CHICAGO (CBS) — Weeds, trash, barbed wire, and shards of glass on the ground – people in the Avalon Park neighborhood say a stretch of vacant lots is more than just an eyesore.

It’s a safety hazard. And neighbors told CBS 2’s Tim McNicholas they need changes.

“This is horrific,” said Linda Hudson.

The intersection of 78th Street and Woodlawn Avenue is home to a row of beautiful new homes. But as Hudson explained, “Look at all the garbage.”

The beauty stops about halfway down the block.

“We want to get this cleaned up before something happens,” she Hudson said.

First, she showed us an unfenced concrete foundation with no house.

“There’s a tree growing in the middle of this,” Hudson said.

Roy Robinson, who lives across the street, said he has complained about the stretch of vacant properties at community meetings for years.

“It’s a danger for kids wanting to climb over and you never know who could fall and hurt themselves,” Robinson said.

He also knows not to let his dog get too close to one lot on the corner – home to a truck bed full of debris and several trailers for an old moving company.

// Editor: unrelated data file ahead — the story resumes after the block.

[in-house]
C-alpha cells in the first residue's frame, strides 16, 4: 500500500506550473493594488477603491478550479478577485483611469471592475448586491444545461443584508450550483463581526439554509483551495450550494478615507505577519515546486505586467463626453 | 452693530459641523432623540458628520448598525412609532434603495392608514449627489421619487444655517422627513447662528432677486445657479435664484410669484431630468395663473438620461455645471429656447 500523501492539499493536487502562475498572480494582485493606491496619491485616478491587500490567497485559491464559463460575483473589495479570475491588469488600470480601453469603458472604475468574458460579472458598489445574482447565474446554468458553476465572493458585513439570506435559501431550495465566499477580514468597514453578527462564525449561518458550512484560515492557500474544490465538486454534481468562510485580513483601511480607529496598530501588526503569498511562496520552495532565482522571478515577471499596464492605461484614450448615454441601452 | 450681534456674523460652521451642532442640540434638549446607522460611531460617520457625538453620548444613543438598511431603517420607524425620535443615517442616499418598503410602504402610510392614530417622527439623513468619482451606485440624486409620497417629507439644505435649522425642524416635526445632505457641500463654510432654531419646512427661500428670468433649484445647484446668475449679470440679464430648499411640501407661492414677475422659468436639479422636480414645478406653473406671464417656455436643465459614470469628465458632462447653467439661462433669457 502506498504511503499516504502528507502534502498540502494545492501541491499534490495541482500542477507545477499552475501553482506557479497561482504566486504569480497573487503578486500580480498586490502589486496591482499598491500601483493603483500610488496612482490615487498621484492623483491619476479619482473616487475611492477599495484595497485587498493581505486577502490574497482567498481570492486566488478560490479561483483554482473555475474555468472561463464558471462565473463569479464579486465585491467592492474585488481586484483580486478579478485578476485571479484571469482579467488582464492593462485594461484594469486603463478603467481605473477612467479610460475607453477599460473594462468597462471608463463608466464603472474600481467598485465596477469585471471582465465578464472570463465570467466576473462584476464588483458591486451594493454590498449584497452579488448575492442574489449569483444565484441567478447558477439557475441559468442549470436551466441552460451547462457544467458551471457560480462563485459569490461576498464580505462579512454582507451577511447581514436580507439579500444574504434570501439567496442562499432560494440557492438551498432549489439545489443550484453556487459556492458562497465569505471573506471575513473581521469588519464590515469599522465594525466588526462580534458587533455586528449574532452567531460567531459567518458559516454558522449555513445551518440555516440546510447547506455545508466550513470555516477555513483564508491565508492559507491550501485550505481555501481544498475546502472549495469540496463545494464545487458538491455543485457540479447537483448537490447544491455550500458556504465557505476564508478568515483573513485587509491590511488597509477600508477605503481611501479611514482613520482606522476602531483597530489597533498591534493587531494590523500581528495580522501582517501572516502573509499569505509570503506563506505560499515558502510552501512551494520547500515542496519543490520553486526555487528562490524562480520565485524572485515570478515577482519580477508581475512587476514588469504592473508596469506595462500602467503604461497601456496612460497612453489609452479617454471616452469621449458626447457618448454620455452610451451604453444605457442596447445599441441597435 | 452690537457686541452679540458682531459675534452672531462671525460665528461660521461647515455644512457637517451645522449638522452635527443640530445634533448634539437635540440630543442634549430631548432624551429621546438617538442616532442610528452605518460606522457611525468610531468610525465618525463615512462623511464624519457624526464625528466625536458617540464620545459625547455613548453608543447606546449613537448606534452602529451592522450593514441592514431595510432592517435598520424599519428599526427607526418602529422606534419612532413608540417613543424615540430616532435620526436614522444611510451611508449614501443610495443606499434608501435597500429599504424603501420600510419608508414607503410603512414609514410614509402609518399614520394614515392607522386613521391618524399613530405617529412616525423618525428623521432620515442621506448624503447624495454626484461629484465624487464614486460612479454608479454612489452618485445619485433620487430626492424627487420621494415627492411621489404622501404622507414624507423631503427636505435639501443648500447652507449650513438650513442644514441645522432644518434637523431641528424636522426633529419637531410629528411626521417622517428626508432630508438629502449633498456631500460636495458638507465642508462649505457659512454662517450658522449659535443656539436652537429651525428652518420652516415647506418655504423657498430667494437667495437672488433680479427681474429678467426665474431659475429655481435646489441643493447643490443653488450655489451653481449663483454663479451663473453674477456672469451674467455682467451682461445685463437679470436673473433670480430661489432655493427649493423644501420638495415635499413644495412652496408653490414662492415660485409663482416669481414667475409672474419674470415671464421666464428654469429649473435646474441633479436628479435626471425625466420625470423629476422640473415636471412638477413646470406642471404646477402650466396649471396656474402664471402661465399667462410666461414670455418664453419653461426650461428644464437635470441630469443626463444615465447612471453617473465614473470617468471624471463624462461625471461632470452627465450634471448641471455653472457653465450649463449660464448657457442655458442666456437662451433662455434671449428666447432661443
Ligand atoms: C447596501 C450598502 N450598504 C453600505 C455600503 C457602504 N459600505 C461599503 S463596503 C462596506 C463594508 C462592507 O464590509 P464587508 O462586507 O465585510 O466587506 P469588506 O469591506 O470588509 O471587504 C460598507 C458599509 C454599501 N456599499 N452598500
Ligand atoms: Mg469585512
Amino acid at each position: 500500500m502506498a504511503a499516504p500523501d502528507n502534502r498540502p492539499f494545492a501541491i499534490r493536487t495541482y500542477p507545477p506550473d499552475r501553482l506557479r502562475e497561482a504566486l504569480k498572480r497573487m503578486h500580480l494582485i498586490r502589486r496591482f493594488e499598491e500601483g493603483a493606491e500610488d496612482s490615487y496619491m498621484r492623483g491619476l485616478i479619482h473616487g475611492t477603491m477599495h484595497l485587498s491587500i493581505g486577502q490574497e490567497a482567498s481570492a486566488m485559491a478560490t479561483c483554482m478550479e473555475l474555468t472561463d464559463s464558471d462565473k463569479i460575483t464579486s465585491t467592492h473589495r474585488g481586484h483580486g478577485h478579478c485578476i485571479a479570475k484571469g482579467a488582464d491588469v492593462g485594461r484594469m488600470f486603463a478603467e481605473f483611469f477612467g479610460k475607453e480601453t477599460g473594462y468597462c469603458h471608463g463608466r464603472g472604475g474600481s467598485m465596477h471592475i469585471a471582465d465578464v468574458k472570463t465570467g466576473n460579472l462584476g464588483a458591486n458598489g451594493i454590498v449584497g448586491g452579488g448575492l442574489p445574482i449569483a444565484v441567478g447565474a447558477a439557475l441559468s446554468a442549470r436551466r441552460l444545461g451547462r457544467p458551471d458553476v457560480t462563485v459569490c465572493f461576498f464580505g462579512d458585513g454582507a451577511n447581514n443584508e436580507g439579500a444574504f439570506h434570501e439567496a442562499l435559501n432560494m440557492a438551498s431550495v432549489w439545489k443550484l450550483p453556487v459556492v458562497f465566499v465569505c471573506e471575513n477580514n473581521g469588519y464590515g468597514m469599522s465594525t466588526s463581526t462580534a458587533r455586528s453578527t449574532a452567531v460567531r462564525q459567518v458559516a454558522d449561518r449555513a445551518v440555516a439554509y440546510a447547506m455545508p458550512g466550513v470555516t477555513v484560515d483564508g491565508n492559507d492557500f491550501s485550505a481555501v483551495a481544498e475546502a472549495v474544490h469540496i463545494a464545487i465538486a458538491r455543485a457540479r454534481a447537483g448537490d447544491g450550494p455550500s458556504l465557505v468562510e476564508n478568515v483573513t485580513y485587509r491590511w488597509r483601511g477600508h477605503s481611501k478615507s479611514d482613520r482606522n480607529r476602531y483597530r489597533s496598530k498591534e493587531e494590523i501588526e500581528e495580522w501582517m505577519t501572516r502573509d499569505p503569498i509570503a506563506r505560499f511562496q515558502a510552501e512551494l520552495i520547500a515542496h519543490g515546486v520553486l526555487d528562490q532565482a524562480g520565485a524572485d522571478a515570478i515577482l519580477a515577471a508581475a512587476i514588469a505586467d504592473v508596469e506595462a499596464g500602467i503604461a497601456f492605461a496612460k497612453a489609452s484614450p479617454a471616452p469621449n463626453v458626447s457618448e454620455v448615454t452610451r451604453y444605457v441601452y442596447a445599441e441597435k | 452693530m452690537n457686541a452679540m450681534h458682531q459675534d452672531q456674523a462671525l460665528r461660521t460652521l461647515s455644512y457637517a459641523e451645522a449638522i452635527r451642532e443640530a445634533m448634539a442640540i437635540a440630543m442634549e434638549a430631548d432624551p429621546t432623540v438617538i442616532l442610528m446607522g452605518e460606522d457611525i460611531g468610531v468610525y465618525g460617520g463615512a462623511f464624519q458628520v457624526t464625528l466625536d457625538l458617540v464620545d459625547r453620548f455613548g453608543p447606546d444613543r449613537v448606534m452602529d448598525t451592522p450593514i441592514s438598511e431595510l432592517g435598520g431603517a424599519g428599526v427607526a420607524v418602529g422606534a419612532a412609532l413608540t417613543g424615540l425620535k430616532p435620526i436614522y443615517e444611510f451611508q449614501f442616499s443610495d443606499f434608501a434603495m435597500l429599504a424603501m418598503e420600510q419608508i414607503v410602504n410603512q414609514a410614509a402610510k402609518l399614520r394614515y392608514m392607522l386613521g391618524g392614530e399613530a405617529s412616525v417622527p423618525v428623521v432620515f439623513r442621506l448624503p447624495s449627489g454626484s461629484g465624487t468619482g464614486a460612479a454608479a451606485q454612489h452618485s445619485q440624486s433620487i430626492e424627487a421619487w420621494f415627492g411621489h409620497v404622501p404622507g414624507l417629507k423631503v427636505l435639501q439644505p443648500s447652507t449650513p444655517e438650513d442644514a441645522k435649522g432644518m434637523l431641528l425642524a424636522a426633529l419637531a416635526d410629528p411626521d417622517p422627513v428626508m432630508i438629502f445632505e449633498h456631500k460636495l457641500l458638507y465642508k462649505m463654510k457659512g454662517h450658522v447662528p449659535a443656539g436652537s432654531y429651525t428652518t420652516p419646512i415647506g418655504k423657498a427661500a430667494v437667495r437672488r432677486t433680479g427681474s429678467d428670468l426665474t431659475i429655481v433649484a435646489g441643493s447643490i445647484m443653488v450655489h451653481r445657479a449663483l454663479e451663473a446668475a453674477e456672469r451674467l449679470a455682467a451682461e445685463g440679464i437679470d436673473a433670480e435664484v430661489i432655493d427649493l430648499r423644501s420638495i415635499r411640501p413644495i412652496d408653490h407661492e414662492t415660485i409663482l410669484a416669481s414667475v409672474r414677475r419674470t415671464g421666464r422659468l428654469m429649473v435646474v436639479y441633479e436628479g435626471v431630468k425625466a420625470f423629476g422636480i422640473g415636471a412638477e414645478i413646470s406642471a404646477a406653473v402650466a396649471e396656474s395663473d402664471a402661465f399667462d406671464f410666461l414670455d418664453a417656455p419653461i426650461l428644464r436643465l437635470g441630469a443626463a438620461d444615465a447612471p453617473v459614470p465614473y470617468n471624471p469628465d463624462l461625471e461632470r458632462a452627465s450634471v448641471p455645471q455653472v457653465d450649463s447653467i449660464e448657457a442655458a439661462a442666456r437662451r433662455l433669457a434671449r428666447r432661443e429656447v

We found a hole in the fence on the side of that lot. It is right next to the alley, and just on the other side of that fence, there are shards of broken glass on the ground.

“Any kid could go through there,” Hudson said.

In the back of the lot, a fence is toppled over with barbed wire on the ground.

“It’s very difficult, because I wanted to write to the owner to say, ‘Hey, clean this up,’” Hudson said. “But I can’t find an address.”

After we reached out to the city, they said they are now working with the Department of Law to figure out what they can do legally to clean the properties up.

“Re-beauty, refurbish, do whatever it takes to either turn this into a park or turn it over to a developer,” Robinson said.

In the meantime, a city worker showed up Tuesday and started taking pictures – collecting proof of the problem. And now the neighborhood hopes for a solution.

County records show a confusing list of transfers of ownership on the lots over the years. We asked the city to confirm who the current owners are, and they referred us to the county.

We asked Cook County about the land ownership near that corner. They referred us back to the city.

 

Tim McNicholas